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Teachers told to take the console and play the game

Neil Munro and John Cairney report from the Scottish Education and Teaching with Technology show in Glasgow

Schools could fail a generation if they don't create a learning environment that is "at least as enjoyable" as the personal lives of their students, the SETT conference was warned.

Marian Brooks, headteacher of Cranford Community College in London and executive director of Cambridge Education Associates, said much of the fun and learning youngsters experience from computer games is taking place outside formal education.

"Young people are intelligent consumers with enormous autonomy in their own choices and have to see that ICT has the capacity to change what they do because it gives them access to learning that orthodox methods do not," Ms Brooks said.

She called for an end to "one-stop learning" and added: "We must make it possible for young people to revisit their learning experience by using digital videos, exemplars and recordings of high-quality lessons so that they can catch up, replace lessons they have missed or when the lesson was presented in a style that they find difficult to access."

David Thornburg of the Thornburg Centre in Chicago, described as a consultant "futurist", also highlighted the "disconnect" between the classroom and the lives that young people lead.

"Our students are natives of the digital age and we are digital immigrants", Mr Thornburg said. Students who create high-impact multimedia projects not only do better in exams but remember the content longer.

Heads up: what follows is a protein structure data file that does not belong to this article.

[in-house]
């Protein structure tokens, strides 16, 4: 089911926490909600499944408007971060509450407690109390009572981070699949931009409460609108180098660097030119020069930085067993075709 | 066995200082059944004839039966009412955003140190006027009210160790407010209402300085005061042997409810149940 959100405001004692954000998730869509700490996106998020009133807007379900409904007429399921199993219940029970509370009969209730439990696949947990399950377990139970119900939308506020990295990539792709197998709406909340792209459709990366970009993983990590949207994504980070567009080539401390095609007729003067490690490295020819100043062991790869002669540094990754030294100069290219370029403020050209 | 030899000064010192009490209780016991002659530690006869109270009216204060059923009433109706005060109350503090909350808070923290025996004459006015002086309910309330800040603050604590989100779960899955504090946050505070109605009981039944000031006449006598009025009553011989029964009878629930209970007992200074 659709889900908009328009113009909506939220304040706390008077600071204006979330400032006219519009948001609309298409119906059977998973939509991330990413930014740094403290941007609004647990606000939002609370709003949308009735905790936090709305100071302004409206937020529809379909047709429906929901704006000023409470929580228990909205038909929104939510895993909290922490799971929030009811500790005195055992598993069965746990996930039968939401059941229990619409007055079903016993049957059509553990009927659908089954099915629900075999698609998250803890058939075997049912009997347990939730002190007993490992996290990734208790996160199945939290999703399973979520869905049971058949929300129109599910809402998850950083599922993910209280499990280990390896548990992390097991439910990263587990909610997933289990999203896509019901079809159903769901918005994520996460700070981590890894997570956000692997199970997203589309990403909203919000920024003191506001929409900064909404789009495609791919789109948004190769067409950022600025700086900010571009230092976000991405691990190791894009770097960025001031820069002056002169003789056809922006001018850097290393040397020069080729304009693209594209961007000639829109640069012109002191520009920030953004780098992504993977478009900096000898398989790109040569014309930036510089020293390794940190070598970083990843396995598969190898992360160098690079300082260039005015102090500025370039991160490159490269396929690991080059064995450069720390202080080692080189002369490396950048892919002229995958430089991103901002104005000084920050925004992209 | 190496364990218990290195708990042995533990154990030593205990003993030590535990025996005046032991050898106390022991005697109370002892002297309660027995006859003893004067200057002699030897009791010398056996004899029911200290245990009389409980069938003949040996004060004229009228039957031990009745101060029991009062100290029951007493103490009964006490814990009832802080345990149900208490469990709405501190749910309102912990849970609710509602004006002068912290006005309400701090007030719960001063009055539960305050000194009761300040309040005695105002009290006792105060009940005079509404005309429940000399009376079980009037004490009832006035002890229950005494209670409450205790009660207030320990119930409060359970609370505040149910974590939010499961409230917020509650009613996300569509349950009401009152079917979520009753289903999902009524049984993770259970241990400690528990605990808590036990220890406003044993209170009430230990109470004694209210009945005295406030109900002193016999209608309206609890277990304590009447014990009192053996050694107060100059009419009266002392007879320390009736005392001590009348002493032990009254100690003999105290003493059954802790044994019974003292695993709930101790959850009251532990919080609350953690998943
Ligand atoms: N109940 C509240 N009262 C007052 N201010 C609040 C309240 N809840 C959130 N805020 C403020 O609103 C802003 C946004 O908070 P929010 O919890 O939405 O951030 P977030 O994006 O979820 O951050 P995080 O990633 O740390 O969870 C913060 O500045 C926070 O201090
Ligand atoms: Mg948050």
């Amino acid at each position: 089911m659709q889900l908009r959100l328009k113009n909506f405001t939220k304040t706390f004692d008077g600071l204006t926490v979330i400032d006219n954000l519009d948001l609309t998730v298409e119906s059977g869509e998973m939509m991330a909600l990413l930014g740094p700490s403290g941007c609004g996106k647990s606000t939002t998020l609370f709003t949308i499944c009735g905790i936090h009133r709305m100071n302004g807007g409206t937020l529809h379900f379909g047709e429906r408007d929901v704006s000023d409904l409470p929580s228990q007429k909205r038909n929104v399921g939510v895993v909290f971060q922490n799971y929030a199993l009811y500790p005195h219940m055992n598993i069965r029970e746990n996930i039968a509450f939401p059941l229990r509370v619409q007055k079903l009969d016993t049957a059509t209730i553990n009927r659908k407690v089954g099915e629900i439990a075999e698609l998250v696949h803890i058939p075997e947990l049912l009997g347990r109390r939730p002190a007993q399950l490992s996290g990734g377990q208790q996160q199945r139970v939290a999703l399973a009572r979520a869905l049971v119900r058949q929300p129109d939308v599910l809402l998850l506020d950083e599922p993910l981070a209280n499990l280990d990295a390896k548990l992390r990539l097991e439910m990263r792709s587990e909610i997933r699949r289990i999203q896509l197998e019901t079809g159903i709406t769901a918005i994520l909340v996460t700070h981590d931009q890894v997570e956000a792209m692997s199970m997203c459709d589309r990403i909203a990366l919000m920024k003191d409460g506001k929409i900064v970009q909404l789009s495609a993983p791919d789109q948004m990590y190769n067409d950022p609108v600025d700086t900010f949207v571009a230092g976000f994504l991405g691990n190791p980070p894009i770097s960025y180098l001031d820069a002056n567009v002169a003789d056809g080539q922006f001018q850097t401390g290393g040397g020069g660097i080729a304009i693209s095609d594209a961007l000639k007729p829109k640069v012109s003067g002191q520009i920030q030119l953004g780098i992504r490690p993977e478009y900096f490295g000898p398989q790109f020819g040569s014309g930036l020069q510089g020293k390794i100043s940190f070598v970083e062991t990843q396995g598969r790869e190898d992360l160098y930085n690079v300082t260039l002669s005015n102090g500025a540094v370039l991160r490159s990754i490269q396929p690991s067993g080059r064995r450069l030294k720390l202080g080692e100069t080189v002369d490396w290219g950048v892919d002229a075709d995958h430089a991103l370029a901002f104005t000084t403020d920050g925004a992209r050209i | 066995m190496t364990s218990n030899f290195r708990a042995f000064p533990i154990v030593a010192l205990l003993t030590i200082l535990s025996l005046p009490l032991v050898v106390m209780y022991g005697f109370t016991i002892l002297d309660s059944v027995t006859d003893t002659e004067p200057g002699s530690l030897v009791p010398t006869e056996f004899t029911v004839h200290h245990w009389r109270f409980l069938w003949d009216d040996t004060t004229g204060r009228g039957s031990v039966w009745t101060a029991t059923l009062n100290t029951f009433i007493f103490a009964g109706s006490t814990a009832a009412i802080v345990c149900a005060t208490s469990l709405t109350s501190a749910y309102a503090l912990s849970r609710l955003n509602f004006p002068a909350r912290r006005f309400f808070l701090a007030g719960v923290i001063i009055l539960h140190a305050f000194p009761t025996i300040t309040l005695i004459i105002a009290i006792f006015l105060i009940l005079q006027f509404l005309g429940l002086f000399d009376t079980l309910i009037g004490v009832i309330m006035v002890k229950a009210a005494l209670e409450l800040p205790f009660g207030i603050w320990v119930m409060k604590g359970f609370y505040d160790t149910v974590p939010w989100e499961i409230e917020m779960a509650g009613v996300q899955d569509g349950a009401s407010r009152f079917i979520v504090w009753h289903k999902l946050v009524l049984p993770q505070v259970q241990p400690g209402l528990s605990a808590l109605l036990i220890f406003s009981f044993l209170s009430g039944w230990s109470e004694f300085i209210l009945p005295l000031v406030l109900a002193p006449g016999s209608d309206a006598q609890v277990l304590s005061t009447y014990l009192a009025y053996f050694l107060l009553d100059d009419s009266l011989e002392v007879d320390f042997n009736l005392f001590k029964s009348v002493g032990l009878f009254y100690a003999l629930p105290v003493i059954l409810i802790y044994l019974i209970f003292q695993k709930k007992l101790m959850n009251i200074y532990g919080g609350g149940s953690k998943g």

"The way to get students involved in these projects is to have the teaching focused more on supporting student learning around the project that the students do totally by themselves," he said. "It is easier to have the students do the heavy lifting and for the teacher to be the facilitator and not the content provider.

"This makes it easier for resources to be available and for the students to share resources. If our goal is to prepare students for life, then it is essential that we create learning environments that support the natural modes through which students make meaning out of information."

Mr Thornburg underlined the importance of teachers being aware of how young people learn. "I have to be in a zone of discomfort to be able to make an environment that is comfortable for my students," he said.

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